Lactose Quantity

Have a question or want to show off your project? Post it! No Registration Necessary.  Now with pictures!

Threaded View
I am relatively new to the home brewing hobby and have made a few
successful brews of both Cider and Beer as well as some not so
successful ones.  I have heard on this group about adding Lactose to
increase sweetness to the brew without adding fermentable sugars but I
have never heard in what quantity to add.
Does anyone have a rule of thumb for adding Lactose?
Also when should you add Lactose?

Re: Lactose Quantity

Quoted text here. Click to load it

It's a personal taste, so it's hard to tell someone else.  Start with
about 1/2 pound for 5 gallons.

Quoted text here. Click to load it

When you add the malt - before the boil.

You might also want to try something a little different.  If you're
using malt extract, do a partial grain brew - at about 160 degrees,
hold the temperature for about 30 minutes.  Put a grain bag with about
a pound of Carafoam or some other similar grain (crushed, of course)
into the pot (I tie the top of the bag to one of the handles).  Dip it
like a tea bag every 5 minutes.  (Keep the temp at around 160 the
whole time.)  After 30 minutes of this, take the grain out and finish
the boil.  (Of course, if you're doing whole grain, just add the
Carafoam to the grain bill.)

Carafoam gives a kind of vanilla caramel flavor under the taste of the
hops in the finished beer.

Re: Lactose Quantity

Quoted text here. Click to load it

Well IMHO you should "never" add lactose.  

 I don't know how bitter your brews are - but since you say cider (and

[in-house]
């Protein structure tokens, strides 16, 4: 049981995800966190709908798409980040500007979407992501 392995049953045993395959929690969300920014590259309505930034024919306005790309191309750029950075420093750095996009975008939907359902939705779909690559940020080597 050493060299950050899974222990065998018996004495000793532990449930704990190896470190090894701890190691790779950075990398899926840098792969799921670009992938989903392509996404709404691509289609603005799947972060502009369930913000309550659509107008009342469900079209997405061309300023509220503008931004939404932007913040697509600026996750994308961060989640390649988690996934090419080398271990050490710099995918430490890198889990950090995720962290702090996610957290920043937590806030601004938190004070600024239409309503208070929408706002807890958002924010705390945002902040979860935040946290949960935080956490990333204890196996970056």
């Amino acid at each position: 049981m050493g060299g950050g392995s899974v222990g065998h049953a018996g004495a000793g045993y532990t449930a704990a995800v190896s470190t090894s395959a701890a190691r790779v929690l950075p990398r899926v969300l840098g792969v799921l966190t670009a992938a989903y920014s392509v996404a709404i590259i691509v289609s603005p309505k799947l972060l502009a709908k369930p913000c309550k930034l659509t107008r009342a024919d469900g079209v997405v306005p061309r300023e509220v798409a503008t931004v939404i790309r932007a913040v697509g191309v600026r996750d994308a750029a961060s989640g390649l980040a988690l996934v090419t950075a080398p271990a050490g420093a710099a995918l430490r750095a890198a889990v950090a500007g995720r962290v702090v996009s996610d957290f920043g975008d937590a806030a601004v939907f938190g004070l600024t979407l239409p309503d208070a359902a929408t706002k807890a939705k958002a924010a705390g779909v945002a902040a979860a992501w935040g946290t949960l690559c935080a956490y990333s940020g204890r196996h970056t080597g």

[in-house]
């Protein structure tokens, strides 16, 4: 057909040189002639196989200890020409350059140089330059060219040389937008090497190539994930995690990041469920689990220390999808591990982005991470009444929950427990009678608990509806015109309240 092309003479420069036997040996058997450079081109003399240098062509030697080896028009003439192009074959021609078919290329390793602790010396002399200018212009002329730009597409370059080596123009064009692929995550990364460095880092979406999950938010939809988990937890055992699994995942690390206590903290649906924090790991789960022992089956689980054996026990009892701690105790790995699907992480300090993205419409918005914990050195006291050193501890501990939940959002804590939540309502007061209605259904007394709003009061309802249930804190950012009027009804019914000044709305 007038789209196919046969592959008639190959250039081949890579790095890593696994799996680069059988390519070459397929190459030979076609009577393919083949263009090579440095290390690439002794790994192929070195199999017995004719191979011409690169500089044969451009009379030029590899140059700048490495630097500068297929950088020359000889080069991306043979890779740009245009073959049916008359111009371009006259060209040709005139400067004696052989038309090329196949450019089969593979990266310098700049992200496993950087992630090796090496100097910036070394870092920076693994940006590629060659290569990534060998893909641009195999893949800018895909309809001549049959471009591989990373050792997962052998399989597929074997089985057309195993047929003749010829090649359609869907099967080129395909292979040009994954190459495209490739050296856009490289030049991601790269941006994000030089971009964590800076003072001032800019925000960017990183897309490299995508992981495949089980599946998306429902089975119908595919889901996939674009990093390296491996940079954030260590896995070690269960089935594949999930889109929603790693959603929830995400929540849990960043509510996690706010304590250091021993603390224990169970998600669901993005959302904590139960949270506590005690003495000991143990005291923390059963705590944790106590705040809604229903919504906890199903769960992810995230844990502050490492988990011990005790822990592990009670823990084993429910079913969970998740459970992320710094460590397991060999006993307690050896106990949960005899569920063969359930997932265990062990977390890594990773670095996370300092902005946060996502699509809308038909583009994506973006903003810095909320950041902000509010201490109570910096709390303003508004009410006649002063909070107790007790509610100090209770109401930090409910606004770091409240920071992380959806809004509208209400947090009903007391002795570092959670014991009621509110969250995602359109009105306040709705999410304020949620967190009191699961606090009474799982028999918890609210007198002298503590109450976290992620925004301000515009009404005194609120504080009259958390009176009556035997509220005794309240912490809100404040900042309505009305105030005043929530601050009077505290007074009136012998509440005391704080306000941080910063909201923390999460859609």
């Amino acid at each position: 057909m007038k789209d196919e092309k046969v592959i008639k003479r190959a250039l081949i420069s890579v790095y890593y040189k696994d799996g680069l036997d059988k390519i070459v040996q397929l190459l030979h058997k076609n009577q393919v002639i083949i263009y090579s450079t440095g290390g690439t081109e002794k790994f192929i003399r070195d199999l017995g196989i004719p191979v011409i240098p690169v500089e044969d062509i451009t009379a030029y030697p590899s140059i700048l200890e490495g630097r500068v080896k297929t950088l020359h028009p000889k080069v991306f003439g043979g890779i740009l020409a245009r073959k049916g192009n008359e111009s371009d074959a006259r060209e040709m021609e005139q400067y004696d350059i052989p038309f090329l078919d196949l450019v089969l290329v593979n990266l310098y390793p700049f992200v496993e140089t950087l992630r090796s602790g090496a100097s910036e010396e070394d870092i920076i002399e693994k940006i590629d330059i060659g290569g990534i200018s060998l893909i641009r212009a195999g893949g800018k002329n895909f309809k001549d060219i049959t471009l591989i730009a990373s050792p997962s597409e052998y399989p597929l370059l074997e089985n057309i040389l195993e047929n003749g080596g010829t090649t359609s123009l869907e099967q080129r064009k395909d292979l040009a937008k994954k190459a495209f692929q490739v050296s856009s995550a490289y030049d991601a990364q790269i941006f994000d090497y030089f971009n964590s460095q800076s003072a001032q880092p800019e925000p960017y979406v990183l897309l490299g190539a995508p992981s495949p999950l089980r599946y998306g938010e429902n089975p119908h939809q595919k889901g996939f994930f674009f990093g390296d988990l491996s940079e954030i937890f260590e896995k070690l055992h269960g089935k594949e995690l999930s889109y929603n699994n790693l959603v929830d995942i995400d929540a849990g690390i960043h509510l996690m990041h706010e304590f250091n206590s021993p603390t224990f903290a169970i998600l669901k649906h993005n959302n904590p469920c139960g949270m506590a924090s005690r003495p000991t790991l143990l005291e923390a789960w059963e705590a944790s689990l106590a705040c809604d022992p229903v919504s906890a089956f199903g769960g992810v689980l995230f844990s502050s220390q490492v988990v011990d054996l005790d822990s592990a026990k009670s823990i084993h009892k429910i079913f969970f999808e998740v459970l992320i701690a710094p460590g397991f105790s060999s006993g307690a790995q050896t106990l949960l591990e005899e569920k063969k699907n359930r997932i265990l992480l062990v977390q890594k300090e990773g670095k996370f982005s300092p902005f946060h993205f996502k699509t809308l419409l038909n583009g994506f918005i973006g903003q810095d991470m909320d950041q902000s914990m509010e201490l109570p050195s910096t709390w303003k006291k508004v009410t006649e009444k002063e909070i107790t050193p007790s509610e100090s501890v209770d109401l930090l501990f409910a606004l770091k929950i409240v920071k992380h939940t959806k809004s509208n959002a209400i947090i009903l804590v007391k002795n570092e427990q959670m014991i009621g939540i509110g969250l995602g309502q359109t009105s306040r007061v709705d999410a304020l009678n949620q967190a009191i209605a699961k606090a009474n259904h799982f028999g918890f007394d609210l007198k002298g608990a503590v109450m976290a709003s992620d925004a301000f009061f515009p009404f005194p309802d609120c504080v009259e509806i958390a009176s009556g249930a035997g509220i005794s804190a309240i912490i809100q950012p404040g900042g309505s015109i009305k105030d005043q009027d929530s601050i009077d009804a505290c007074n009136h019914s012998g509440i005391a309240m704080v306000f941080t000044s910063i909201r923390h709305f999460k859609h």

presumably it is too dry for your taste) try about 2 pounds of lactose
in five gallons to start and adjust accordingly.

Or (this is decadent) add 5 lbs of honey and let it age for years.

If you were trying for a sweet porter (mildly hopped porter) and if
you were extract brewing and didn't want to mess about with a lot of
grains; lactose may be the answer.

Lactose adds sweet, without adding dry or body, or much of anything.

"The thing is,"  the grains can produce the color, body, and  starches
(with "mini mashing")  can provide the "unfermentable" sugars you want
to sweeten the brew.  If it is beer you're after . . .

If you are trying for something like a ginger root beer that will
impress your young lady, and she likes sweet wines for instance, then
I'd add lactose.  (somehow I keep hoping my wife will learn to
appreciate real beer - but it ain't happened in 20 years . . . and
I've done a lot of stuff that I won't drink in that effort-  although
a young ginger (dry) and aged meade (sweet) did get her attention)

Can't help on the "rule of thumb" though;  that will appeal to you.  I
don't have your taste.

All the ciders I've done have turned out very dry.

Another thing to realize is that "bitter" or "sweet" will trump each
other - lower the "bitter" and the brew tastes "sweeter."

It is art and science - which is to say. no one has all the variables
cataloged and controlled.

The engineer in me says lactose is the answer, the artist in me says
experiment some more.  Making beer is a lot like cooking - it is a joy
or chore, depending one one's bent.   No lactose in my beer, thank

Site Timeline